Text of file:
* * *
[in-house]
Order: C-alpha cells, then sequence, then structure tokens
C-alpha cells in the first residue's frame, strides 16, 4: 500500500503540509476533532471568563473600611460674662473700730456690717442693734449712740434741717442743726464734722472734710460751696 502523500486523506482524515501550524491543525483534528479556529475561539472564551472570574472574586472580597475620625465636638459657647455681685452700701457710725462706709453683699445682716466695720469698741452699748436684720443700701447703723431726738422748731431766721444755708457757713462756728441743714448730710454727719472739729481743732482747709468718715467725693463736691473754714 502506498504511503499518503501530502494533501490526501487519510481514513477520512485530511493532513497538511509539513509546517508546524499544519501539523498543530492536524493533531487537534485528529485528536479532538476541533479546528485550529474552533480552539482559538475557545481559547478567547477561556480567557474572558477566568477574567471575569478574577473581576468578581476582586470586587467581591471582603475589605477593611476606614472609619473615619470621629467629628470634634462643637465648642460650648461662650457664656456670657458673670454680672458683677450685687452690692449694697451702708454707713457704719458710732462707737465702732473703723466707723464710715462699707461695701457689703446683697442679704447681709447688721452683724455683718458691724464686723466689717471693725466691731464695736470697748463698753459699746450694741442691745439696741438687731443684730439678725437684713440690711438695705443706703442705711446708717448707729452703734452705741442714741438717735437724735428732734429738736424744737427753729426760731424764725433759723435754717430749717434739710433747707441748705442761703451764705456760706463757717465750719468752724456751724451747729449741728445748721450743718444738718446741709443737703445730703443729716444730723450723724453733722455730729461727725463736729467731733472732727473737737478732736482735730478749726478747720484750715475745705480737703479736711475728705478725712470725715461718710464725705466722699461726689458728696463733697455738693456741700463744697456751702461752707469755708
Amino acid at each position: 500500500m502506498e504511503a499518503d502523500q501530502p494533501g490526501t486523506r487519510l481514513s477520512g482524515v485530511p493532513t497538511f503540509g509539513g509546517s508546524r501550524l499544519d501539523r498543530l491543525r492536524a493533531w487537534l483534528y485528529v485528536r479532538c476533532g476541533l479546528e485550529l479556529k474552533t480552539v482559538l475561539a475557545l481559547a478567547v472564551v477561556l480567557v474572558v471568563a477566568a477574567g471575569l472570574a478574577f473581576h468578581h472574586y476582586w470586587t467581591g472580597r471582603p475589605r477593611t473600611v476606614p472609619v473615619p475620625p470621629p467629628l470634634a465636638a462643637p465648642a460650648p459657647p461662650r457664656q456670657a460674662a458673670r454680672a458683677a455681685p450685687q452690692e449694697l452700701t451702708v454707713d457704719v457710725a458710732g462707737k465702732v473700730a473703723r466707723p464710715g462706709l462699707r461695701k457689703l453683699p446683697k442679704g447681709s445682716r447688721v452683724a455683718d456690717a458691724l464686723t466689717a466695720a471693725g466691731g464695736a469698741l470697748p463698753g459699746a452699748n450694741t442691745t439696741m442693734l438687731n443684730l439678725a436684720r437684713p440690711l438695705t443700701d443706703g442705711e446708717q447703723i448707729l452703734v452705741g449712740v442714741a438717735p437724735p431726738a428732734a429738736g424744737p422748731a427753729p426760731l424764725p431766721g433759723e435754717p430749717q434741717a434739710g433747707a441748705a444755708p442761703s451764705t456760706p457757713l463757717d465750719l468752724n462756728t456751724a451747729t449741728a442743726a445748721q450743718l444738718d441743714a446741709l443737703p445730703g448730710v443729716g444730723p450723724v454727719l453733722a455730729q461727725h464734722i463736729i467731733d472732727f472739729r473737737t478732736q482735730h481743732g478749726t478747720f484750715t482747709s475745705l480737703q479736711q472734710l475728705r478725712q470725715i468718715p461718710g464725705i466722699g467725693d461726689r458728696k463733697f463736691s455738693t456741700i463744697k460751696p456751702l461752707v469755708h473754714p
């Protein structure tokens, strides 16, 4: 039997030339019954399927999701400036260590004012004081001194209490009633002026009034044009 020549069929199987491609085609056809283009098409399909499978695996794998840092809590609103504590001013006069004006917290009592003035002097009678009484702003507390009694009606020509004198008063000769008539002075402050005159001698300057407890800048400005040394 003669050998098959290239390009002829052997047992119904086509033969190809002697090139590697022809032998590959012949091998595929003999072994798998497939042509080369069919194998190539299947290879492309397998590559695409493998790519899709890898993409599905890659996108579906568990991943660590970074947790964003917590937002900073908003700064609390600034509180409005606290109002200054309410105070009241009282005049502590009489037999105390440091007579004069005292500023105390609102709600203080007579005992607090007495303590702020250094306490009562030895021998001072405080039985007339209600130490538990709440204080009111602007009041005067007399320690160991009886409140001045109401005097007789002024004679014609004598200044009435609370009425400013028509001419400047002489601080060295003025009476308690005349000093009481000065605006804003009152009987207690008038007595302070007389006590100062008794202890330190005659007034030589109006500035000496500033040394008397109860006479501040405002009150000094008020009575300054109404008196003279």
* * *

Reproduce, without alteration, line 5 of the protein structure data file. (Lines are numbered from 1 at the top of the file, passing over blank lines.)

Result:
């Protein structure tokens, strides 16, 4: 039997030339019954399927999701400036260590004012004081001194209490009633002026009034044009 020549069929199987491609085609056809283009098409399909499978695996794998840092809590609103504590001013006069004006917290009592003035002097009678009484702003507390009694009606020509004198008063000769008539002075402050005159001698300057407890800048400005040394 003669050998098959290239390009002829052997047992119904086509033969190809002697090139590697022809032998590959012949091998595929003999072994798998497939042509080369069919194998190539299947290879492309397998590559695409493998790519899709890898993409599905890659996108579906568990991943660590970074947790964003917590937002900073908003700064609390600034509180409005606290109002200054309410105070009241009282005049502590009489037999105390440091007579004069005292500023105390609102709600203080007579005992607090007495303590702020250094306490009562030895021998001072405080039985007339209600130490538990709440204080009111602007009041005067007399320690160991009886409140001045109401005097007789002024004679014609004598200044009435609370009425400013028509001419400047002489601080060295003025009476308690005349000093009481000065605006804003009152009987207690008038007595302070007389006590100062008794202890330190005659007034030589109006500035000496500033040394008397109860006479501040405002009150000094008020009575300054109404008196003279």